In 1989, then-Defense (MINFAR) Minister Raul Castro led an operation to purge the leadership of the Ministry of the Interior (MININT) and its lucrative commercial enterprises (e.g. CIMEX).
It resulted in the execution of three senior officials -- including Cuba's most famous officer, General Arnaldo Ochoa -- and the arrest of the Minister of the Interior (who died of a "heart attack" in prison), Jose Abrantes.
They were officially charged with serious acts of corruption, dishonest use of economic resources and abetting drug trafficking.
But in reality -- the operation was designed to centralize all of the island's armed and economic forces under Raul's MINFAR.
Despite this, the Financial Times's Marc Frank writes about Raul's latest "anti-corruption" crackdown:
The crackdown, launched two years ago, has already cost hundreds of senior Cuban Communist party officials, state managers and employees their jobs and sometimes their freedom, as Mr. Castro has struggled to shake-up the country's entrenched bureaucracy and move the country towards a less centralized and more market-driven economy.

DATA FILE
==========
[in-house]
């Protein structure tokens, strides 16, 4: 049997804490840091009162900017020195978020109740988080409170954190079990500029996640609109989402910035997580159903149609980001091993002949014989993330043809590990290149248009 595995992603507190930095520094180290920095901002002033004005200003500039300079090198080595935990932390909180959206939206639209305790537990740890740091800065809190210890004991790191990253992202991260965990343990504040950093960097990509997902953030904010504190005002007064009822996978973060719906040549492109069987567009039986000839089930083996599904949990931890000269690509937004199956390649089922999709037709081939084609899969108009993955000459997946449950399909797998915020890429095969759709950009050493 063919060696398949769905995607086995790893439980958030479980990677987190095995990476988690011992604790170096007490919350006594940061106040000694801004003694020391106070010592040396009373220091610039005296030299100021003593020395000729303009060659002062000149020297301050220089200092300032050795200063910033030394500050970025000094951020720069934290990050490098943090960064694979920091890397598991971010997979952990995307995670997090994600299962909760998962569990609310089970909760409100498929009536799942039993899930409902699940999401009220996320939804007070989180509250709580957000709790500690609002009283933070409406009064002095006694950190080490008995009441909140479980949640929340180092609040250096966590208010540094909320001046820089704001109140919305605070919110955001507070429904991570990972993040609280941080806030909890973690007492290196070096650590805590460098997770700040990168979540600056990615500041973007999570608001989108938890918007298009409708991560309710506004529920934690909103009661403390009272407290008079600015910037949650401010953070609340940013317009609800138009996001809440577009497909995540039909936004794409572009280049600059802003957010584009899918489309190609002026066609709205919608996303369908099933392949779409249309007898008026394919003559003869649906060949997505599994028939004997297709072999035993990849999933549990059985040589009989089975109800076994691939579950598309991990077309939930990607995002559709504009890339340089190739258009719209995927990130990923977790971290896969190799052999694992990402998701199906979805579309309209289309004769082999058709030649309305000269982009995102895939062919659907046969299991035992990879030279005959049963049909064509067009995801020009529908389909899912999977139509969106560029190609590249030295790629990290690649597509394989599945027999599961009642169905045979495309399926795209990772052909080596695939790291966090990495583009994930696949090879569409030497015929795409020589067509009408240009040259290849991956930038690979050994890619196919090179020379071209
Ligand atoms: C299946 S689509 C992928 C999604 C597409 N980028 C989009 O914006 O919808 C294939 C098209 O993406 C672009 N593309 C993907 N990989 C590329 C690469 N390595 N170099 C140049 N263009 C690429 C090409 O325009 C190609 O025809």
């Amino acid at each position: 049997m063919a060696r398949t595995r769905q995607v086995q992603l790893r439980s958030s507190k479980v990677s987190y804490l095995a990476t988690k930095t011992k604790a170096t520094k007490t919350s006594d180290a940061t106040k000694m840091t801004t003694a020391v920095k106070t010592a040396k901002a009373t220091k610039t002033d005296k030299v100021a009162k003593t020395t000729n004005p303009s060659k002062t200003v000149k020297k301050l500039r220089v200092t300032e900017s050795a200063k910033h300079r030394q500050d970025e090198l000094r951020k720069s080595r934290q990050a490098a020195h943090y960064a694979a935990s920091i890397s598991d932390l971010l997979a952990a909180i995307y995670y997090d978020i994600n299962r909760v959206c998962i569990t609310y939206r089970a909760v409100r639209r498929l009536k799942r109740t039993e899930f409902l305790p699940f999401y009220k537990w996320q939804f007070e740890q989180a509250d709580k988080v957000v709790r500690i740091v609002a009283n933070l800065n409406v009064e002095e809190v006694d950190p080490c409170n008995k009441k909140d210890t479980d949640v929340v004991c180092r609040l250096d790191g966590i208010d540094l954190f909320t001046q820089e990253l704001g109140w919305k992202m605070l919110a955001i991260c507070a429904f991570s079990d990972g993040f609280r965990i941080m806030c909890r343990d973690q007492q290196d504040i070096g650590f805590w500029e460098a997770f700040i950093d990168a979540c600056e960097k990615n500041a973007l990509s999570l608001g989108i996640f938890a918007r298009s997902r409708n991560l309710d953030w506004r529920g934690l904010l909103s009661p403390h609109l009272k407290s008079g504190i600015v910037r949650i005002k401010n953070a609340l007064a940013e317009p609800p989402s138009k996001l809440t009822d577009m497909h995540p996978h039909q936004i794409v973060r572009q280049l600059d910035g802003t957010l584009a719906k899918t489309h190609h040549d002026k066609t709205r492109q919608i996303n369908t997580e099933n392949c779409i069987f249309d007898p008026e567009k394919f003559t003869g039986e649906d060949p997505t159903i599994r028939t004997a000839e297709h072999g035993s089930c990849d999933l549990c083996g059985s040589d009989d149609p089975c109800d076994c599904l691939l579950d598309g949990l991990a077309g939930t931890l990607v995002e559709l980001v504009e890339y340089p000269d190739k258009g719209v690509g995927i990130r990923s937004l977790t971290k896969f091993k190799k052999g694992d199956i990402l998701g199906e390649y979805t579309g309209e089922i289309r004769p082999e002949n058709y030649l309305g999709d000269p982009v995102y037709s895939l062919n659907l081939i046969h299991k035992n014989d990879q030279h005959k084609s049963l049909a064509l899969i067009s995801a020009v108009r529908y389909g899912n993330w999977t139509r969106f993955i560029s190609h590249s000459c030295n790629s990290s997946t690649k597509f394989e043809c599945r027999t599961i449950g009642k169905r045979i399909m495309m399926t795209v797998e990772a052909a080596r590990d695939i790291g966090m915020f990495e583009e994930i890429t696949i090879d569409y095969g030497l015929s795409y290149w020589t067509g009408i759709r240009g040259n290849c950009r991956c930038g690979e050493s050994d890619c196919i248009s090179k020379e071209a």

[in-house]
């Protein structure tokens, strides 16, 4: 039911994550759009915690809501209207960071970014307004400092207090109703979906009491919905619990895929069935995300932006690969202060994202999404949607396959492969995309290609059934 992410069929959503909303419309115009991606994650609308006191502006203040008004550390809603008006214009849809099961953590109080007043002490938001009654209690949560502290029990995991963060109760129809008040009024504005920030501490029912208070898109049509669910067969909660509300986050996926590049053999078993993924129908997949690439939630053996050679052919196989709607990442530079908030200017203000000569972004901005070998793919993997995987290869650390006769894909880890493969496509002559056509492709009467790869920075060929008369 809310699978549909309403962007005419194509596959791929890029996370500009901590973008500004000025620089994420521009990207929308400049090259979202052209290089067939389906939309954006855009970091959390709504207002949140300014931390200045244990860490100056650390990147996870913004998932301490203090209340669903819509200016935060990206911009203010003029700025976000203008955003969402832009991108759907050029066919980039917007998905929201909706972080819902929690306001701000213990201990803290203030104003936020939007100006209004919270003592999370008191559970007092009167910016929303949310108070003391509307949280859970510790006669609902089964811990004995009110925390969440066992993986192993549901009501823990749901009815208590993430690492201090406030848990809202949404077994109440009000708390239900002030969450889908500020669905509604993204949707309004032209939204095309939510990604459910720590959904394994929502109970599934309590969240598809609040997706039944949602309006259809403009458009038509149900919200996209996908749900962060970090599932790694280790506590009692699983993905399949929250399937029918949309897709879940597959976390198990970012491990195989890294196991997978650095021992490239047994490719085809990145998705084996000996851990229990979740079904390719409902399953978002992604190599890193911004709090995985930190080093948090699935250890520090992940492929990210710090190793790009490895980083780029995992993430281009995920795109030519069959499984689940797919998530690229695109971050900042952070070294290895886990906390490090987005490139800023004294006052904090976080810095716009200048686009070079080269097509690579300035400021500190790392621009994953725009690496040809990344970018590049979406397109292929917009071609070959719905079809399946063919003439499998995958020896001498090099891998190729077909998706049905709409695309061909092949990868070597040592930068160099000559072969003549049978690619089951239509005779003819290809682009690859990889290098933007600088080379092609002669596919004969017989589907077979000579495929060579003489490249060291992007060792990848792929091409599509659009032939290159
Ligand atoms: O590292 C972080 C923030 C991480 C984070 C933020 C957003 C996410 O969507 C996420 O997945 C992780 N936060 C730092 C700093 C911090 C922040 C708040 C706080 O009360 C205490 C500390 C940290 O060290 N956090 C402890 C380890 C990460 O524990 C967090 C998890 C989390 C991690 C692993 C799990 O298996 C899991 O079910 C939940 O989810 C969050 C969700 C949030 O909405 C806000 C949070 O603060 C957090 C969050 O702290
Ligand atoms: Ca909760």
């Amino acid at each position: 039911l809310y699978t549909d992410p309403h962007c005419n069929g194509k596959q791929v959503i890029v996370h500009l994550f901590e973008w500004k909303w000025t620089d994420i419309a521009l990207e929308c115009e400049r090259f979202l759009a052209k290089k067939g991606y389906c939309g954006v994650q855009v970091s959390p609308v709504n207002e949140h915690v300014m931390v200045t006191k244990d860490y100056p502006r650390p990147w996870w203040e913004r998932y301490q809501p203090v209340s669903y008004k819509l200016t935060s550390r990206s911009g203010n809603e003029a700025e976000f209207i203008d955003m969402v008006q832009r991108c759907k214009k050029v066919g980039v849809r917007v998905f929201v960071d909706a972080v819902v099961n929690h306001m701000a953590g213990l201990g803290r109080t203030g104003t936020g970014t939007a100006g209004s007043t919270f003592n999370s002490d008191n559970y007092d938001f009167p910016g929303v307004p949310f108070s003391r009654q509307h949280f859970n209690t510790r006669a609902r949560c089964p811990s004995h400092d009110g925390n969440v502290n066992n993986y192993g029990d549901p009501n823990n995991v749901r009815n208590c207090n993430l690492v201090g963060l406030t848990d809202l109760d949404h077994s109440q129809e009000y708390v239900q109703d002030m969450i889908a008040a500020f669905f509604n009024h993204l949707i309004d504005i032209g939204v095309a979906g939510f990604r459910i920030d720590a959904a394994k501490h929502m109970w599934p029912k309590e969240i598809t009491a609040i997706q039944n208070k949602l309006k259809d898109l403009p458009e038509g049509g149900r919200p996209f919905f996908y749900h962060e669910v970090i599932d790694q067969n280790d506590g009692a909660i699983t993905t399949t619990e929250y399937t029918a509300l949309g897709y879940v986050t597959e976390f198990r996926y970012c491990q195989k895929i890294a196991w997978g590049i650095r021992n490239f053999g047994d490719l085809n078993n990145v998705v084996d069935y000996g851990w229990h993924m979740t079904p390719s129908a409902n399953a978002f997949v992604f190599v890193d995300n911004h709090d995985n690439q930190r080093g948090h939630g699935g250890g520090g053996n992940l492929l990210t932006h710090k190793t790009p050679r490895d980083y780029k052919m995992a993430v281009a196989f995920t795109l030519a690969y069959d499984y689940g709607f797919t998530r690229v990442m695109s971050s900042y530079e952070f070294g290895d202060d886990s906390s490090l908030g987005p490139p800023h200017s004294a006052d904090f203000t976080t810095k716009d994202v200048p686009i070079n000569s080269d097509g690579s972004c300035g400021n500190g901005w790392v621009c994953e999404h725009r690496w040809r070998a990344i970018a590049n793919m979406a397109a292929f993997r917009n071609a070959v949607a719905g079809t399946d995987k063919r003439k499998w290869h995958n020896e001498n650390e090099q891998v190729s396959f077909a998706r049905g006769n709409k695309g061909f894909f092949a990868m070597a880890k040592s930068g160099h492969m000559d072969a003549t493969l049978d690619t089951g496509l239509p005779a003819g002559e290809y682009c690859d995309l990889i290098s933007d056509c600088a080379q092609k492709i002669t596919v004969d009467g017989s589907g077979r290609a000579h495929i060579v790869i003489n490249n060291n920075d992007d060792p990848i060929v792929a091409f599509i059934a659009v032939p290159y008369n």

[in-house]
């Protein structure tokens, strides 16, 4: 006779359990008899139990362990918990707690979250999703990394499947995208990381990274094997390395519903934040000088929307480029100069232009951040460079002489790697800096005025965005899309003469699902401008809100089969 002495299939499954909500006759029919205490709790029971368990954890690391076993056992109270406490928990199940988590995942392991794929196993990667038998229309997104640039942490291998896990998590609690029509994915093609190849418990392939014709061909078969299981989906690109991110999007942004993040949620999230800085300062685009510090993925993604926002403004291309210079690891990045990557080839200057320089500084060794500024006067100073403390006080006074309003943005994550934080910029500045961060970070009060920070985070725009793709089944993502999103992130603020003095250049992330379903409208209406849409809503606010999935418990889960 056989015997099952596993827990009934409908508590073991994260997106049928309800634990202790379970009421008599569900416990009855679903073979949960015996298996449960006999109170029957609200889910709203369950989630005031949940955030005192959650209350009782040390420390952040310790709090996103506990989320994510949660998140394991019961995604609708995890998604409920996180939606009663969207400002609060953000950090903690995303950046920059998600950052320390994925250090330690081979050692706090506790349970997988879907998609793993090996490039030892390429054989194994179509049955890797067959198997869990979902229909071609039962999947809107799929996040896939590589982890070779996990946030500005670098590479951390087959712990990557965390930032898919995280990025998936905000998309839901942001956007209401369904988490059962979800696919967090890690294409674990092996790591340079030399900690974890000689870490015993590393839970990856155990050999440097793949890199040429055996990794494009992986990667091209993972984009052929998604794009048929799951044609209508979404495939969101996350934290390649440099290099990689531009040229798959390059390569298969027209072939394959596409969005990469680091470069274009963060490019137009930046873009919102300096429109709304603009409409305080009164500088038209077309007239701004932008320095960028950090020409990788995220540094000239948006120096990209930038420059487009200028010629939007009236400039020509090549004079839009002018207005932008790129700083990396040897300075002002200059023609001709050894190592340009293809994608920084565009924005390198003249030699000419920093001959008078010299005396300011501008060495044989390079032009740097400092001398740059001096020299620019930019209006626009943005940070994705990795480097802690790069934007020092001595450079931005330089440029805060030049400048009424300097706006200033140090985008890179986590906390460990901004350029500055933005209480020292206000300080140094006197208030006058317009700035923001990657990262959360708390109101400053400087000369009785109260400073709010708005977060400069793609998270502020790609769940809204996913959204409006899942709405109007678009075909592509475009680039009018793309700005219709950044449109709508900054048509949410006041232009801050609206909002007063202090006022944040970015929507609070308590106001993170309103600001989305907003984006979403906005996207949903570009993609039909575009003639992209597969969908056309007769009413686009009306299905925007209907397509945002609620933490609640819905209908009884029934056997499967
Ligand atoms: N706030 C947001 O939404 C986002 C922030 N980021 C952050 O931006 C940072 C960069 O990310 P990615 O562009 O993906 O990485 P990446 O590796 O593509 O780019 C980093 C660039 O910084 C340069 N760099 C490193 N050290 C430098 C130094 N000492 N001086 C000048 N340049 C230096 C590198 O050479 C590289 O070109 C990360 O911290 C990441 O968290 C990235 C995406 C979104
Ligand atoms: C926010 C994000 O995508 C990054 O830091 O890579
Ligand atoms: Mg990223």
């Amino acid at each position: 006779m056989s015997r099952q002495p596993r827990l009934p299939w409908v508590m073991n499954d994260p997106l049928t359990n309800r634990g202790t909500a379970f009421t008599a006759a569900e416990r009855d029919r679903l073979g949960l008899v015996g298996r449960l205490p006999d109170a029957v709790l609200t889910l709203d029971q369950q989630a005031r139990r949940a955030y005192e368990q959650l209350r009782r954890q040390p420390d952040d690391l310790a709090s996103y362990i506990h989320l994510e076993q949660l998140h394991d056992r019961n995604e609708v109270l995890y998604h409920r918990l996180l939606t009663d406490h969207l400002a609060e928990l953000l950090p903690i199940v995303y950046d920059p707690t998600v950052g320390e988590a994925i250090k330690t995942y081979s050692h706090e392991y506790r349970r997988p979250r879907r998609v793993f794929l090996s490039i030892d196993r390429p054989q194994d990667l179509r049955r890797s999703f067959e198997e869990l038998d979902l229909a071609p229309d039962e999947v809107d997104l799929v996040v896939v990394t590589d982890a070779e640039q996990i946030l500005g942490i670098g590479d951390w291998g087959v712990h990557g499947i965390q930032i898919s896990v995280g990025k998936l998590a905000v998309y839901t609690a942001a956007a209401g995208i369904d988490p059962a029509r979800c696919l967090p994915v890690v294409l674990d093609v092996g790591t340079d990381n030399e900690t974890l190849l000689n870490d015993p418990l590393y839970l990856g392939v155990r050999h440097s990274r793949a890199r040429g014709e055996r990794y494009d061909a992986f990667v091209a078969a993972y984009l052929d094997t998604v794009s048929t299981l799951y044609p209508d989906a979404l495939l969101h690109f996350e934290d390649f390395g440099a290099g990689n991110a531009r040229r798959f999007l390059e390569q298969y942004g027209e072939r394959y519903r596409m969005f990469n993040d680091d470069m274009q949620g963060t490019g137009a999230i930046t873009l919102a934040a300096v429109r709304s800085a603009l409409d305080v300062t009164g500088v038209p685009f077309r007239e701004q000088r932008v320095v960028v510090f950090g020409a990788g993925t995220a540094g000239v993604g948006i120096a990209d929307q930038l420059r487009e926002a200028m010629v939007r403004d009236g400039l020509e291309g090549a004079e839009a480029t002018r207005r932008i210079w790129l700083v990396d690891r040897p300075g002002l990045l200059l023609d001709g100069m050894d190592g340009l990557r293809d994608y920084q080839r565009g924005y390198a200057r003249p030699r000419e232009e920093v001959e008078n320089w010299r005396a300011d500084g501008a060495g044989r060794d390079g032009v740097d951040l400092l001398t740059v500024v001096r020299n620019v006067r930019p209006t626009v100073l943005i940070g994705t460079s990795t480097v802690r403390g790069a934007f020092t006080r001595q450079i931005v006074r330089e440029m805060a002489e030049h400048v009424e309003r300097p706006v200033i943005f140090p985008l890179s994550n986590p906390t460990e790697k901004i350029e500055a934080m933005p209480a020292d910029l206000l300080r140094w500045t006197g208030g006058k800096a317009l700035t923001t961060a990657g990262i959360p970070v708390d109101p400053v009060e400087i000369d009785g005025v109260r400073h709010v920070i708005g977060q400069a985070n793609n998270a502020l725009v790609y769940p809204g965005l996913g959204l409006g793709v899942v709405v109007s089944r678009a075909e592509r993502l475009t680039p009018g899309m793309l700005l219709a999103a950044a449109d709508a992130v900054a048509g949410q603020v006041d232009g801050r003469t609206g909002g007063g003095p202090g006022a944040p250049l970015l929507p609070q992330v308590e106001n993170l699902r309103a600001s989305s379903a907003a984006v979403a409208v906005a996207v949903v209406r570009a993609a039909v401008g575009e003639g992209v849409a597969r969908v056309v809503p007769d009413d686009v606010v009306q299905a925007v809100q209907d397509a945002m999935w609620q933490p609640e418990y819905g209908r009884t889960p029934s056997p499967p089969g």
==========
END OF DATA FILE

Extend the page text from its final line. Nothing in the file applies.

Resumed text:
Although such campaigns are not new, the intensity of the current drive is unprecedented, as are the number of high level targets and breadth of their illicit activities, Communist party and government insiders said this week.
"Move the country toward a less centralized economy"?
Meanwhile, The Miami Herald's Frances Robles says, this "show[s] how Raul Castro wasn't just paying lip service to cracking down on corruption."
So how do you fight corruption from within a corrupt regime?
Just like in the past -- against even more powerful and senior officials than today (note to Marc Frank) -- the recent purges are simply an attempt to weed-out disloyal regime officials, who are stealing from the Castro brother's totalitarian monopolies.
Thus, the purpose is to further centralize economic power amongst those most loyal to the Castro brothers -- to get rid of the crooks who are stealing from the thieves.
It's Castro's full circle of corruption.
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